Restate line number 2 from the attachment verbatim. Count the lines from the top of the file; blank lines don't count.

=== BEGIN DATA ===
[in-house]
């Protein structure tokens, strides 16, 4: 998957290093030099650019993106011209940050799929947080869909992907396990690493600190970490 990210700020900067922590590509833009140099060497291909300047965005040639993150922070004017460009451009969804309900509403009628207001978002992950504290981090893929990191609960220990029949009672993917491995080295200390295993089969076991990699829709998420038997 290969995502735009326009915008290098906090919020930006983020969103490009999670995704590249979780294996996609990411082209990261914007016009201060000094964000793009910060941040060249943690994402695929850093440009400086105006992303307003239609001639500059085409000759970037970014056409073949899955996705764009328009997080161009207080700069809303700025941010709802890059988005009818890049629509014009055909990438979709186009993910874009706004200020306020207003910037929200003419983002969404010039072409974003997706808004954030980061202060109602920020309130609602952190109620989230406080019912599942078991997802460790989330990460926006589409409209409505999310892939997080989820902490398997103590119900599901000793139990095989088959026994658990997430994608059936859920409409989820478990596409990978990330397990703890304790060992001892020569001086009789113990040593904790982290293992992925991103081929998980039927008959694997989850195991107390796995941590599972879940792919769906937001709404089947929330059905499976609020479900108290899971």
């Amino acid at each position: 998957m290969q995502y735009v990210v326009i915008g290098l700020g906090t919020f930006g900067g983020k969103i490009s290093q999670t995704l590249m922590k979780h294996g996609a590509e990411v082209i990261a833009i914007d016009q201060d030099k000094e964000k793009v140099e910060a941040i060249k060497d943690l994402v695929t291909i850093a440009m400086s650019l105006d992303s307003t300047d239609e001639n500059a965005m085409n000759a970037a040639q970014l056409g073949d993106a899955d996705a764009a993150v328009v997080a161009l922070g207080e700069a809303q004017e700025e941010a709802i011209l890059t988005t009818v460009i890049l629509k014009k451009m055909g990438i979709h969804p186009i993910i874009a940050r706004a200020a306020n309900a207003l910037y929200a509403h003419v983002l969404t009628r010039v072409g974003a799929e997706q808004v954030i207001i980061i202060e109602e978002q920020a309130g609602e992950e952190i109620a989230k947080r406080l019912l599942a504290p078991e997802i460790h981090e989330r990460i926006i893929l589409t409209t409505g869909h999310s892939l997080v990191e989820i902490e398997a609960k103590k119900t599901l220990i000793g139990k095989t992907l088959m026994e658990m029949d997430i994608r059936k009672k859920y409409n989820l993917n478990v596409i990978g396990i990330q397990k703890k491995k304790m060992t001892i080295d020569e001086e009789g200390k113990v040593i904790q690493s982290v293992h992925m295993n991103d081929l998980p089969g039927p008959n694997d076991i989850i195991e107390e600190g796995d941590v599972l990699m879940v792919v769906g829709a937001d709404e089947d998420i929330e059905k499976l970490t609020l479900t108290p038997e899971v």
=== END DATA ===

């Protein structure tokens, strides 16, 4: 998957290093030099650019993106011209940050799929947080869909992907396990690493600190970490 990210700020900067922590590509833009140099060497291909300047965005040639993150922070004017460009451009969804309900509403009628207001978002992950504290981090893929990191609960220990029949009672993917491995080295200390295993089969076991990699829709998420038997 290969995502735009326009915008290098906090919020930006983020969103490009999670995704590249979780294996996609990411082209990261914007016009201060000094964000793009910060941040060249943690994402695929850093440009400086105006992303307003239609001639500059085409000759970037970014056409073949899955996705764009328009997080161009207080700069809303700025941010709802890059988005009818890049629509014009055909990438979709186009993910874009706004200020306020207003910037929200003419983002969404010039072409974003997706808004954030980061202060109602920020309130609602952190109620989230406080019912599942078991997802460790989330990460926006589409409209409505999310892939997080989820902490398997103590119900599901000793139990095989088959026994658990997430994608059936859920409409989820478990596409990978990330397990703890304790060992001892020569001086009789113990040593904790982290293992992925991103081929998980039927008959694997989850195991107390796995941590599972879940792919769906937001709404089947929330059905499976609020479900108290899971």